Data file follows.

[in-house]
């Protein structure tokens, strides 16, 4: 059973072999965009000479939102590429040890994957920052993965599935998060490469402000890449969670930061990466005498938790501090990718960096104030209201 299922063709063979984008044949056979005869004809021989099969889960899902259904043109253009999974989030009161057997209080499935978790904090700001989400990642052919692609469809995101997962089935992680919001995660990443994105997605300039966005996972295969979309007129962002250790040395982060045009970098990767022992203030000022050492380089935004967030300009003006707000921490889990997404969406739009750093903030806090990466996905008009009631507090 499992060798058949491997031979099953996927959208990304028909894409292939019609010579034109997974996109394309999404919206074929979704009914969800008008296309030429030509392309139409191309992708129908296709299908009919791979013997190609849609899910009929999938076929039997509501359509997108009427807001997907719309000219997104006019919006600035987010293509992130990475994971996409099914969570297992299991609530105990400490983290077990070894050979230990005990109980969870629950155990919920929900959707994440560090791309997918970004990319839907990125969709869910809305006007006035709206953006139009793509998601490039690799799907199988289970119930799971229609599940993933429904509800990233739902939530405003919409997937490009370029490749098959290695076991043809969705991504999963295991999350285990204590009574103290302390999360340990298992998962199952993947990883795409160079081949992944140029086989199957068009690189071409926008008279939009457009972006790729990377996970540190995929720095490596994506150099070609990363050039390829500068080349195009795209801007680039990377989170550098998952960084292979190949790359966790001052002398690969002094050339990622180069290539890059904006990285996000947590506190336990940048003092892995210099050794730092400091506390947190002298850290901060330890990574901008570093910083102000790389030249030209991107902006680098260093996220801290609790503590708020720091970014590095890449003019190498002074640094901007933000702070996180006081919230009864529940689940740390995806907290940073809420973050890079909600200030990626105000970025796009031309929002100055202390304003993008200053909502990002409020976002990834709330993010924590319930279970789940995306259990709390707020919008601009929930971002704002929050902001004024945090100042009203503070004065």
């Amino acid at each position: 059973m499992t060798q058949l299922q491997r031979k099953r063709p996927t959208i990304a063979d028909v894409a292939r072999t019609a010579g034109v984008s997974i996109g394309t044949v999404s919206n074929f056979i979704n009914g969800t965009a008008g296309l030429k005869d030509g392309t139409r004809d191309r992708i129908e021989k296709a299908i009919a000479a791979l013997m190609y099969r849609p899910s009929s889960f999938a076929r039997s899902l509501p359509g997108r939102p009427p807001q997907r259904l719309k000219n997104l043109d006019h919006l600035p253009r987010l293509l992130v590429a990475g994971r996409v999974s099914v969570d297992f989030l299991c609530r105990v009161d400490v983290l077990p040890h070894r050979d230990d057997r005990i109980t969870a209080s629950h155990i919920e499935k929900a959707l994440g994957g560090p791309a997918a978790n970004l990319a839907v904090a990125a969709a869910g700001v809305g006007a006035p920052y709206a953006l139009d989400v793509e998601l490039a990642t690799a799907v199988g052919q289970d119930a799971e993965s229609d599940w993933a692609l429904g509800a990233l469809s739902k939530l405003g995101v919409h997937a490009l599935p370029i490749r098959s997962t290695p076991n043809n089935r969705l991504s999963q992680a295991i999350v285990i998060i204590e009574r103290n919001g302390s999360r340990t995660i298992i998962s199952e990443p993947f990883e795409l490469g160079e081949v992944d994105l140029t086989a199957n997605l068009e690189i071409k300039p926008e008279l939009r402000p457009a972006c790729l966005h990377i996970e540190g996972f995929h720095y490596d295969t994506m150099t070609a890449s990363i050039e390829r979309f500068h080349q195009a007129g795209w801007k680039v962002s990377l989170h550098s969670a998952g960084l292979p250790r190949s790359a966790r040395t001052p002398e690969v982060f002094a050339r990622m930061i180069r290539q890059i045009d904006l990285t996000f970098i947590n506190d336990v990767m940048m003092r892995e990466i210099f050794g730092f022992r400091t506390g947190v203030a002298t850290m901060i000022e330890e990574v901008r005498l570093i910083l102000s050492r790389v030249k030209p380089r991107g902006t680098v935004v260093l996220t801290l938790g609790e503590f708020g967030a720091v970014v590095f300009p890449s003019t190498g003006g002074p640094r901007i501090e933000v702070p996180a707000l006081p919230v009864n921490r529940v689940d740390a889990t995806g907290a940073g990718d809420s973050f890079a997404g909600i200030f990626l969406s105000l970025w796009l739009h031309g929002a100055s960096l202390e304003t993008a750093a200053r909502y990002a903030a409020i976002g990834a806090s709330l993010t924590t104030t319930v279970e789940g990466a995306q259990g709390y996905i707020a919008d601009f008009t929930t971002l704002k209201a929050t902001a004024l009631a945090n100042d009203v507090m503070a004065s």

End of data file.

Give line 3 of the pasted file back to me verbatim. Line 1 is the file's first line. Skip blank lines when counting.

């Amino acid at each position: 059973m499992t060798q058949l299922q491997r031979k099953r063709p996927t959208i990304a063979d028909v894409a292939r072999t019609a010579g034109v984008s997974i996109g394309t044949v999404s919206n074929f056979i979704n009914g969800t965009a008008g296309l030429k005869d030509g392309t139409r004809d191309r992708i129908e021989k296709a299908i009919a000479a791979l013997m190609y099969r849609p899910s009929s889960f999938a076929r039997s899902l509501p359509g997108r939102p009427p807001q997907r259904l719309k000219n997104l043109d006019h919006l600035p253009r987010l293509l992130v590429a990475g994971r996409v999974s099914v969570d297992f989030l299991c609530r105990v009161d400490v983290l077990p040890h070894r050979d230990d057997r005990i109980t969870a209080s629950h155990i919920e499935k929900a959707l994440g994957g560090p791309a997918a978790n970004l990319a839907v904090a990125a969709a869910g700001v809305g006007a006035p920052y709206a953006l139009d989400v793509e998601l490039a990642t690799a799907v199988g052919q289970d119930a799971e993965s229609d599940w993933a692609l429904g509800a990233l469809s739902k939530l405003g995101v919409h997937a490009l599935p370029i490749r098959s997962t290695p076991n043809n089935r969705l991504s999963q992680a295991i999350v285990i998060i204590e009574r103290n919001g302390s999360r340990t995660i298992i998962s199952e990443p993947f990883e795409l490469g160079e081949v992944d994105l140029t086989a199957n997605l068009e690189i071409k300039p926008e008279l939009r402000p457009a972006c790729l966005h990377i996970e540190g996972f995929h720095y490596d295969t994506m150099t070609a890449s990363i050039e390829r979309f500068h080349q195009a007129g795209w801007k680039v962002s990377l989170h550098s969670a998952g960084l292979p250790r190949s790359a966790r040395t001052p002398e690969v982060f002094a050339r990622m930061i180069r290539q890059i045009d904006l990285t996000f970098i947590n506190d336990v990767m940048m003092r892995e990466i210099f050794g730092f022992r400091t506390g947190v203030a002298t850290m901060i000022e330890e990574v901008r005498l570093i910083l102000s050492r790389v030249k030209p380089r991107g902006t680098v935004v260093l996220t801290l938790g609790e503590f708020g967030a720091v970014v590095f300009p890449s003019t190498g003006g002074p640094r901007i501090e933000v702070p996180a707000l006081p919230v009864n921490r529940v689940d740390a889990t995806g907290a940073g990718d809420s973050f890079a997404g909600i200030f990626l969406s105000l970025w796009l739009h031309g929002a100055s960096l202390e304003t993008a750093a200053r909502y990002a903030a409020i976002g990834a806090s709330l993010t924590t104030t319930v279970e789940g990466a995306q259990g709390y996905i707020a919008d601009f008009t929930t971002l704002k209201a929050t902001a004024l009631a945090n100042d009203v507090m503070a004065s």